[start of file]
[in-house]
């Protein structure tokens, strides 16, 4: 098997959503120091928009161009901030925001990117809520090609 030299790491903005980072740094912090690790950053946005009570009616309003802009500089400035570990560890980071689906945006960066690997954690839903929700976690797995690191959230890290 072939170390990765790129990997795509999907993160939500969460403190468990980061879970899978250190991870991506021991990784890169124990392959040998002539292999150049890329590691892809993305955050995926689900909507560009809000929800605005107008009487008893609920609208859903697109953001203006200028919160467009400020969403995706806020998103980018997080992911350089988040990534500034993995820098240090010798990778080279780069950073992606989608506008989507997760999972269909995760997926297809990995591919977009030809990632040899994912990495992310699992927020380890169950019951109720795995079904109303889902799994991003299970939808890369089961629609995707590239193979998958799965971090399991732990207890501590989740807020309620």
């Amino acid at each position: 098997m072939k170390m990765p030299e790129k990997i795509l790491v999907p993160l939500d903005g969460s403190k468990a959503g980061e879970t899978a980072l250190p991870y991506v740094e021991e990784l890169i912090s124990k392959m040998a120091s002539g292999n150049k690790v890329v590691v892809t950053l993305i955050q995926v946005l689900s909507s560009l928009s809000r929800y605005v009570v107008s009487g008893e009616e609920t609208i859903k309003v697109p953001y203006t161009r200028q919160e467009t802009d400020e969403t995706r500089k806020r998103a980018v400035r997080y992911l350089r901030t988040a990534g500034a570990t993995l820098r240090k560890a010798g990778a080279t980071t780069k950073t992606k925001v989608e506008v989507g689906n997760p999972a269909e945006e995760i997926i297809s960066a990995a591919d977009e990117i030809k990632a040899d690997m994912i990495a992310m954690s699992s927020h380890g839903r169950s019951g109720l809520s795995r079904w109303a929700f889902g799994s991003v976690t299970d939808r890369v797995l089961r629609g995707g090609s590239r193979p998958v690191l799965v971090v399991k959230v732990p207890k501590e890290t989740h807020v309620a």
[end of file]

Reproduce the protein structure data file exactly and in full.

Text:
[in-house]
């Protein structure tokens, strides 16, 4: 098997959503120091928009161009901030925001990117809520090609 030299790491903005980072740094912090690790950053946005009570009616309003802009500089400035570990560890980071689906945006960066690997954690839903929700976690797995690191959230890290 072939170390990765790129990997795509999907993160939500969460403190468990980061879970899978250190991870991506021991990784890169124990392959040998002539292999150049890329590691892809993305955050995926689900909507560009809000929800605005107008009487008893609920609208859903697109953001203006200028919160467009400020969403995706806020998103980018997080992911350089988040990534500034993995820098240090010798990778080279780069950073992606989608506008989507997760999972269909995760997926297809990995591919977009030809990632040899994912990495992310699992927020380890169950019951109720795995079904109303889902799994991003299970939808890369089961629609995707590239193979998958799965971090399991732990207890501590989740807020309620």
């Amino acid at each position: 098997m072939k170390m990765p030299e790129k990997i795509l790491v999907p993160l939500d903005g969460s403190k468990a959503g980061e879970t899978a980072l250190p991870y991506v740094e021991e990784l890169i912090s124990k392959m040998a120091s002539g292999n150049k690790v890329v590691v892809t950053l993305i955050q995926v946005l689900s909507s560009l928009s809000r929800y605005v009570v107008s009487g008893e009616e609920t609208i859903k309003v697109p953001y203006t161009r200028q919160e467009t802009d400020e969403t995706r500089k806020r998103a980018v400035r997080y992911l350089r901030t988040a990534g500034a570990t993995l820098r240090k560890a010798g990778a080279t980071t780069k950073t992606k925001v989608e506008v989507g689906n997760p999972a269909e945006e995760i997926i297809s960066a990995a591919d977009e990117i030809k990632a040899d690997m994912i990495a992310m954690s699992s927020h380890g839903r169950s019951g109720l809520s795995r079904w109303a929700f889902g799994s991003v976690t299970d939808r890369v797995l089961r629609g995707g090609s590239r193979p998958v690191l799965v971090v399991k959230v732990p207890k501590e890290t989740h807020v309620a």